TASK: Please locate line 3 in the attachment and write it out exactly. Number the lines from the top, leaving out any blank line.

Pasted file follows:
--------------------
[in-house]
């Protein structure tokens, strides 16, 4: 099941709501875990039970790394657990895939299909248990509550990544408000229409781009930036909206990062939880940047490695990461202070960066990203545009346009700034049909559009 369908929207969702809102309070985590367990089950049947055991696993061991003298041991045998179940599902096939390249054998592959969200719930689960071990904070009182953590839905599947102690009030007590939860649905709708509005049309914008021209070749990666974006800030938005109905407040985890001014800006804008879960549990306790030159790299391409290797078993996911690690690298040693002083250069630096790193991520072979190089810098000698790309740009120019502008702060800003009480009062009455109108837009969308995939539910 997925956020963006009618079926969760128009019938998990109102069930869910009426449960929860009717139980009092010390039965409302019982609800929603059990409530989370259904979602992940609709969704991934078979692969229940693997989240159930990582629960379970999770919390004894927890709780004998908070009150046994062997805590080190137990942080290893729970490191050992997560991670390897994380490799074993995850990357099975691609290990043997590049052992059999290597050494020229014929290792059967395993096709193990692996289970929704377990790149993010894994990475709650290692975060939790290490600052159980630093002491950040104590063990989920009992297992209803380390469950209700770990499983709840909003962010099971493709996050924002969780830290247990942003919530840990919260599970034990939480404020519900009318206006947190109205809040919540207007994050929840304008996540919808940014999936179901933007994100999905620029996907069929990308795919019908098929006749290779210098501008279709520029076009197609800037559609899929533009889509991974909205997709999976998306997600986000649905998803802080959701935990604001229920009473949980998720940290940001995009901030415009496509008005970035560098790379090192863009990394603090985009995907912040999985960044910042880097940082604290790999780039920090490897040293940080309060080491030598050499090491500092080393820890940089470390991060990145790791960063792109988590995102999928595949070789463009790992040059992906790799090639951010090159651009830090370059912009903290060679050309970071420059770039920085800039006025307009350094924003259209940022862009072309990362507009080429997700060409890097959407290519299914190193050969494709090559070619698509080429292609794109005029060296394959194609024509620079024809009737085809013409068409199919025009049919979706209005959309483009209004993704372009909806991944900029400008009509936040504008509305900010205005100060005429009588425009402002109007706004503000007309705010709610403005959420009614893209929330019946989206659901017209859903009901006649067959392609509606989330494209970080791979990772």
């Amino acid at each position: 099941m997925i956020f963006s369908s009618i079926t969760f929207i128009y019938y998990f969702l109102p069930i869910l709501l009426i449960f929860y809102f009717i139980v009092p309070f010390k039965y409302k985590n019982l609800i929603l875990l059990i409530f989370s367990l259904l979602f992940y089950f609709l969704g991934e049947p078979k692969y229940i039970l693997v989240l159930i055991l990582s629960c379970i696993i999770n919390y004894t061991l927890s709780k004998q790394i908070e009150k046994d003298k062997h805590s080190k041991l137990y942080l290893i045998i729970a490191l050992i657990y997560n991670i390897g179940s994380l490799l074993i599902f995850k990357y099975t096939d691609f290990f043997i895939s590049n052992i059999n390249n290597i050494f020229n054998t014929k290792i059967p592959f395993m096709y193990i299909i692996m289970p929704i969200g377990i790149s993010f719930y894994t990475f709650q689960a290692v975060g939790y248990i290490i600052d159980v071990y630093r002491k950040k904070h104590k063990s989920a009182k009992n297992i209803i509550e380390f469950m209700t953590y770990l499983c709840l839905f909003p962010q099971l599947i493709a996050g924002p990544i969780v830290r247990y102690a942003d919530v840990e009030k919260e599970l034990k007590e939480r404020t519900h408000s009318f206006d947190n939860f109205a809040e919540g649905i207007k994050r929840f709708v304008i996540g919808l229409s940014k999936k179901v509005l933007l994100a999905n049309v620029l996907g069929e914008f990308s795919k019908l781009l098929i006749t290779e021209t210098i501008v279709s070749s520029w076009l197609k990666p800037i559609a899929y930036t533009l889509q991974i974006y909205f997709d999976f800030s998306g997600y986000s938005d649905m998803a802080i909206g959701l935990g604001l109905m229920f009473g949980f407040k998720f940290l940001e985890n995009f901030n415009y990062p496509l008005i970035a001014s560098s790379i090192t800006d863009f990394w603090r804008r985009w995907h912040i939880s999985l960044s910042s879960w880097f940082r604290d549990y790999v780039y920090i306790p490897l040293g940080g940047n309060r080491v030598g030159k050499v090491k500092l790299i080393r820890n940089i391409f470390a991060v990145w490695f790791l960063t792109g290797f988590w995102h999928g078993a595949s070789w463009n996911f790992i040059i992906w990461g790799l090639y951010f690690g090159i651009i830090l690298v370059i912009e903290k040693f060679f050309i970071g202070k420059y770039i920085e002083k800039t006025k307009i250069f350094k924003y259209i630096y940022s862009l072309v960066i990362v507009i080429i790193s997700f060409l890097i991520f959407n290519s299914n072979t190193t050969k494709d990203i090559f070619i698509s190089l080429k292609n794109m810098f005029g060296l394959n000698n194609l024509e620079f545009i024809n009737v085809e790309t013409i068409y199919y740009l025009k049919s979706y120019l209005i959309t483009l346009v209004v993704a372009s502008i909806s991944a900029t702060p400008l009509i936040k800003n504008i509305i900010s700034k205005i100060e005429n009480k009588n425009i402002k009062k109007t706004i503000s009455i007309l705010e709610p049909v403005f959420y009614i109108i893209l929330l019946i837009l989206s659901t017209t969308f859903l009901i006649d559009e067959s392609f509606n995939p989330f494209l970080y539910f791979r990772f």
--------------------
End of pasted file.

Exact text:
């Amino acid at each position: 099941m997925i956020f963006s369908s009618i079926t969760f929207i128009y019938y998990f969702l109102p069930i869910l709501l009426i449960f929860y809102f009717i139980v009092p309070f010390k039965y409302k985590n019982l609800i929603l875990l059990i409530f989370s367990l259904l979602f992940y089950f609709l969704g991934e049947p078979k692969y229940i039970l693997v989240l159930i055991l990582s629960c379970i696993i999770n919390y004894t061991l927890s709780k004998q790394i908070e009150k046994d003298k062997h805590s080190k041991l137990y942080l290893i045998i729970a490191l050992i657990y997560n991670i390897g179940s994380l490799l074993i599902f995850k990357y099975t096939d691609f290990f043997i895939s590049n052992i059999n390249n290597i050494f020229n054998t014929k290792i059967p592959f395993m096709y193990i299909i692996m289970p929704i969200g377990i790149s993010f719930y894994t990475f709650q689960a290692v975060g939790y248990i290490i600052d159980v071990y630093r002491k950040k904070h104590k063990s989920a009182k009992n297992i209803i509550e380390f469950m209700t953590y770990l499983c709840l839905f909003p962010q099971l599947i493709a996050g924002p990544i969780v830290r247990y102690a942003d919530v840990e009030k919260e599970l034990k007590e939480r404020t519900h408000s009318f206006d947190n939860f109205a809040e919540g649905i207007k994050r929840f709708v304008i996540g919808l229409s940014k999936k179901v509005l933007l994100a999905n049309v620029l996907g069929e914008f990308s795919k019908l781009l098929i006749t290779e021209t210098i501008v279709s070749s520029w076009l197609k990666p800037i559609a899929y930036t533009l889509q991974i974006y909205f997709d999976f800030s998306g997600y986000s938005d649905m998803a802080i909206g959701l935990g604001l109905m229920f009473g949980f407040k998720f940290l940001e985890n995009f901030n415009y990062p496509l008005i970035a001014s560098s790379i090192t800006d863009f990394w603090r804008r985009w995907h912040i939880s999985l960044s910042s879960w880097f940082r604290d549990y790999v780039y920090i306790p490897l040293g940080g940047n309060r080491v030598g030159k050499v090491k500092l790299i080393r820890n940089i391409f470390a991060v990145w490695f790791l960063t792109g290797f988590w995102h999928g078993a595949s070789w463009n996911f790992i040059i992906w990461g790799l090639y951010f690690g090159i651009i830090l690298v370059i912009e903290k040693f060679f050309i970071g202070k420059y770039i920085e002083k800039t006025k307009i250069f350094k924003y259209i630096y940022s862009l072309v960066i990362v507009i080429i790193s997700f060409l890097i991520f959407n290519s299914n072979t190193t050969k494709d990203i090559f070619i698509s190089l080429k292609n794109m810098f005029g060296l394959n000698n194609l024509e620079f545009i024809n009737v085809e790309t013409i068409y199919y740009l025009k049919s979706y120019l209005i959309t483009l346009v209004v993704a372009s502008i909806s991944a900029t702060p400008l009509i936040k800003n504008i509305i900010s700034k205005i100060e005429n009480k009588n425009i402002k009062k109007t706004i503000s009455i007309l705010e709610p049909v403005f959420y009614i109108i893209l929330l019946i837009l989206s659901t017209t969308f859903l009901i006649d559009e067959s392609f509606n995939p989330f494209l970080y539910f791979r990772f």